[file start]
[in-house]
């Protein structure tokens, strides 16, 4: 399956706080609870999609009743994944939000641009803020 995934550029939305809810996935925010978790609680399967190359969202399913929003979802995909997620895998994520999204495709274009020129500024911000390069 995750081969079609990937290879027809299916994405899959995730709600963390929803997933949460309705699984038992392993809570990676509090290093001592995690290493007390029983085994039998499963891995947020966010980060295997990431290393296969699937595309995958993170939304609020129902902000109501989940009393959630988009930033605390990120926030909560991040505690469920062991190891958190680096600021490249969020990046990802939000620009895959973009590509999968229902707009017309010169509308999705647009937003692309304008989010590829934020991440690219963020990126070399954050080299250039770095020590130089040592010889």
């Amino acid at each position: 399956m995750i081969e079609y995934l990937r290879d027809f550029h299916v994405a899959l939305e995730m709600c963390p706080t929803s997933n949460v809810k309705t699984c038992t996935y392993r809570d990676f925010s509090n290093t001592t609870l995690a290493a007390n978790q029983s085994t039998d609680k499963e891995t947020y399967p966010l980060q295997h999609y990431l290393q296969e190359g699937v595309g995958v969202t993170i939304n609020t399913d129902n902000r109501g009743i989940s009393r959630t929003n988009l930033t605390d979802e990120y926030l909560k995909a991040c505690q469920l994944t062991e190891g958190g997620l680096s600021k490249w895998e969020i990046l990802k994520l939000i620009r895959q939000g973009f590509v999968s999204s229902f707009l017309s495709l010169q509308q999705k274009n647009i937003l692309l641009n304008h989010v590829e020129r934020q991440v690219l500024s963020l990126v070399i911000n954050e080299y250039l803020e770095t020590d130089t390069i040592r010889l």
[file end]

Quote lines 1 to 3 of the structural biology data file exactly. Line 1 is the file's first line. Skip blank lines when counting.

[in-house]
């Protein structure tokens, strides 16, 4: 399956706080609870999609009743994944939000641009803020 995934550029939305809810996935925010978790609680399967190359969202399913929003979802995909997620895998994520999204495709274009020129500024911000390069 995750081969079609990937290879027809299916994405899959995730709600963390929803997933949460309705699984038992392993809570990676509090290093001592995690290493007390029983085994039998499963891995947020966010980060295997990431290393296969699937595309995958993170939304609020129902902000109501989940009393959630988009930033605390990120926030909560991040505690469920062991190891958190680096600021490249969020990046990802939000620009895959973009590509999968229902707009017309010169509308999705647009937003692309304008989010590829934020991440690219963020990126070399954050080299250039770095020590130089040592010889």
């Amino acid at each position: 399956m995750i081969e079609y995934l990937r290879d027809f550029h299916v994405a899959l939305e995730m709600c963390p706080t929803s997933n949460v809810k309705t699984c038992t996935y392993r809570d990676f925010s509090n290093t001592t609870l995690a290493a007390n978790q029983s085994t039998d609680k499963e891995t947020y399967p966010l980060q295997h999609y990431l290393q296969e190359g699937v595309g995958v969202t993170i939304n609020t399913d129902n902000r109501g009743i989940s009393r959630t929003n988009l930033t605390d979802e990120y926030l909560k995909a991040c505690q469920l994944t062991e190891g958190g997620l680096s600021k490249w895998e969020i990046l990802k994520l939000i620009r895959q939000g973009f590509v999968s999204s229902f707009l017309s495709l010169q509308q999705k274009n647009i937003l692309l641009n304008h989010v590829e020129r934020q991440v690219l500024s963020l990126v070399i911000n954050e080299y250039l803020e770095t020590d130089t390069i040592r010889l």